After running a script last month to see where the first occurrence of a radicals appear in HSK, there were some interesting observations. Such as the fact that some radicals only occur on level 6 or some never occur! I decided to look at some of those radicals to investigate why they are so rare, and maybe learn a bit more about them. First up is 玄(xuán). It sits at radical number 95.


玄 means black & mysterious, but other definitions also pop-up such as profound, dark & incredible. My first reaction, was huh? How can it have all those meanings? It’s not an easy one like other radicals (人 & 心 for instance).

I decided to find more clarity. After some searching I found this word: 玄奥. This means “profound mystery” or “the mysteries of the Universe”. Then it started making sense. Dark is related to the unknown & this can be mysterious, but also profound & incredible in the sense of its mystery.

The Death Star, before Luke destroyed it, could have been described 玄妙 (mysterious & profound).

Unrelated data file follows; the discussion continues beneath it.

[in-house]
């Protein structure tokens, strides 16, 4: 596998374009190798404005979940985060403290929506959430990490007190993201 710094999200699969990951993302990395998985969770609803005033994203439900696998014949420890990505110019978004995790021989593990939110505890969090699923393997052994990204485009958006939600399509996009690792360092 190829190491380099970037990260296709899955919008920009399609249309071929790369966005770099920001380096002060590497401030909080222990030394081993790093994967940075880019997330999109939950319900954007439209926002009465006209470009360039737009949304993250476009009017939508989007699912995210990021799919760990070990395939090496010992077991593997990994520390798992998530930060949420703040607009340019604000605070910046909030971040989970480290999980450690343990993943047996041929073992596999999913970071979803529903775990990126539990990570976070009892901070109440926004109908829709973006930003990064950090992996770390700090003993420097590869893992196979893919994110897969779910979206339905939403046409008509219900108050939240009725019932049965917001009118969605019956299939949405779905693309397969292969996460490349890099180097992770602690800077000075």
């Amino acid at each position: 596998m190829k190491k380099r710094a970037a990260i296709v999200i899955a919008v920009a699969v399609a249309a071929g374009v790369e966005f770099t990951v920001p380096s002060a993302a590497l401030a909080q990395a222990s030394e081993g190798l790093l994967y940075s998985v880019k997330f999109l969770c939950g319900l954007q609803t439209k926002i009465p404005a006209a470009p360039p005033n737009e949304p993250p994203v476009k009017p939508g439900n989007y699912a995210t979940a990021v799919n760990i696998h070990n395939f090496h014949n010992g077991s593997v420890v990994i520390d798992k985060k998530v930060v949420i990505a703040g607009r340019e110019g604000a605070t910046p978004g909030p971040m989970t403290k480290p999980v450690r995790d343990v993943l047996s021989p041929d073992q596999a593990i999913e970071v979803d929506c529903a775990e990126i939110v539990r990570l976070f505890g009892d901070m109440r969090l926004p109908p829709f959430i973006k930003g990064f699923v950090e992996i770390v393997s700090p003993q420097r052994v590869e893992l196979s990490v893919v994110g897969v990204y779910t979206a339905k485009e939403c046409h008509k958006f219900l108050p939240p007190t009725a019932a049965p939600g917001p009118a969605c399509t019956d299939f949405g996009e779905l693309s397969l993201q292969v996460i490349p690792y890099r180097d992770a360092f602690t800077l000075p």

As A Radical

This is all fine and dandy, but it seems 玄 as a radical is very rare. In HSK it appears in 蓄 (xù) which means “to store up”, which it makes sense to have the 田 (field) radical there. If you remove the 艹 radical at the top you get another character,畜 (xù), which means “to raise animals”.

Notice how both characters are pronounced the same: xù

玄 doesn’t act here as a semantic radical, but rather a phonetic clue to pronunciation. I decided to find some more characters that has 玄 in it. Here’s what I found:


Notice something? 玄 mostly occurs on the right. This an indication that it acts as a phonetic radical, providing pronunciation information in semantic-phonetic compounds. Only three characters seem to use 玄 as a semantic radical: 玅玆玈, of which one is just a variant of 妙 in 玄妙.

If you look at the pronunciation of the other characters you get this:

弦 (xián), 昡 (xuàn), 泫 (xuàn), 炫 (xuàn), 牽 (qiān), 玹 (xuán), 眩 (xuàn), 舷 (xián), 蚿 (xián),铉 (xuàn)

See the trend there? 玄 most definitely acts as a phonetic radical, rather than a semantic radical. It’s kinda disappointing that it isn’t used a semantic radical more often, ‘cause it definitely has interesting meaning.


I find it strange that 玄 is actually included in the list of Kangxi radicals in the first place. The list of 214 radicals are semantic radicals. Phonetic radicals, by definition, are not included in this list. 玄 definitely lives up to its definition. 

Oddly enough, there’s another word that uses 玄: 玄乎, which means “unreliable”. 玄 is definitely that, totally unreliable as a semantic radical, but at least works as a neat phonetic radical.